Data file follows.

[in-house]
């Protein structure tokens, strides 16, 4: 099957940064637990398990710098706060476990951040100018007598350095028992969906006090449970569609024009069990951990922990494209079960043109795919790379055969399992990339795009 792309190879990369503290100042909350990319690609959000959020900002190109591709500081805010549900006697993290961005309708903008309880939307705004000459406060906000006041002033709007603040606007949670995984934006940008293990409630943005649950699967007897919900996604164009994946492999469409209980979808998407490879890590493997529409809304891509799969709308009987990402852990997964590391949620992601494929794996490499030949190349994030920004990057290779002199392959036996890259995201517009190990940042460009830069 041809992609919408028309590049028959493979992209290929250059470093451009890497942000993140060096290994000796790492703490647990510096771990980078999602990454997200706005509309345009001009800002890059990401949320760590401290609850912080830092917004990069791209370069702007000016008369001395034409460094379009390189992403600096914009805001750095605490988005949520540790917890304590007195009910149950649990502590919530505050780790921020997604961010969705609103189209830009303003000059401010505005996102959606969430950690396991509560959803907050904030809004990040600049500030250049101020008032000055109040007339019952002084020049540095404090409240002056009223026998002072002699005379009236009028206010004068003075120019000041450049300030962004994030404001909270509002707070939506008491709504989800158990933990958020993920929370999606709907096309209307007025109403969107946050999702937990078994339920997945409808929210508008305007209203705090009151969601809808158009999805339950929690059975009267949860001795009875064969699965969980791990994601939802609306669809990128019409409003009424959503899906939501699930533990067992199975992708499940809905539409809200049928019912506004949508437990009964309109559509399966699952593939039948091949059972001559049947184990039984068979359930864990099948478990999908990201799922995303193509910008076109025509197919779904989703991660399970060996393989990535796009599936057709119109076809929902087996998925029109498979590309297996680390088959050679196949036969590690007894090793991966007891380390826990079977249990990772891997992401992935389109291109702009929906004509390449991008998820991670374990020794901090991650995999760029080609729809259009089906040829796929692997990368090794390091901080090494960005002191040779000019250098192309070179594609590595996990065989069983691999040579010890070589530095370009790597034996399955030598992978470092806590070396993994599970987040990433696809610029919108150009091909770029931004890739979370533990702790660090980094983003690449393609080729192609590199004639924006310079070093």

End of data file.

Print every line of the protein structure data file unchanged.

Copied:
[in-house]
């Protein structure tokens, strides 16, 4: 099957940064637990398990710098706060476990951040100018007598350095028992969906006090449970569609024009069990951990922990494209079960043109795919790379055969399992990339795009 792309190879990369503290100042909350990319690609959000959020900002190109591709500081805010549900006697993290961005309708903008309880939307705004000459406060906000006041002033709007603040606007949670995984934006940008293990409630943005649950699967007897919900996604164009994946492999469409209980979808998407490879890590493997529409809304891509799969709308009987990402852990997964590391949620992601494929794996490499030949190349994030920004990057290779002199392959036996890259995201517009190990940042460009830069 041809992609919408028309590049028959493979992209290929250059470093451009890497942000993140060096290994000796790492703490647990510096771990980078999602990454997200706005509309345009001009800002890059990401949320760590401290609850912080830092917004990069791209370069702007000016008369001395034409460094379009390189992403600096914009805001750095605490988005949520540790917890304590007195009910149950649990502590919530505050780790921020997604961010969705609103189209830009303003000059401010505005996102959606969430950690396991509560959803907050904030809004990040600049500030250049101020008032000055109040007339019952002084020049540095404090409240002056009223026998002072002699005379009236009028206010004068003075120019000041450049300030962004994030404001909270509002707070939506008491709504989800158990933990958020993920929370999606709907096309209307007025109403969107946050999702937990078994339920997945409808929210508008305007209203705090009151969601809808158009999805339950929690059975009267949860001795009875064969699965969980791990994601939802609306669809990128019409409003009424959503899906939501699930533990067992199975992708499940809905539409809200049928019912506004949508437990009964309109559509399966699952593939039948091949059972001559049947184990039984068979359930864990099948478990999908990201799922995303193509910008076109025509197919779904989703991660399970060996393989990535796009599936057709119109076809929902087996998925029109498979590309297996680390088959050679196949036969590690007894090793991966007891380390826990079977249990990772891997992401992935389109291109702009929906004509390449991008998820991670374990020794901090991650995999760029080609729809259009089906040829796929692997990368090794390091901080090494960005002191040779000019250098192309070179594609590595996990065989069983691999040579010890070589530095370009790597034996399955030598992978470092806590070396993994599970987040990433696809610029919108150009091909770029931004890739979370533990702790660090980094983003690449393609080729192609590199004639924006310079070093």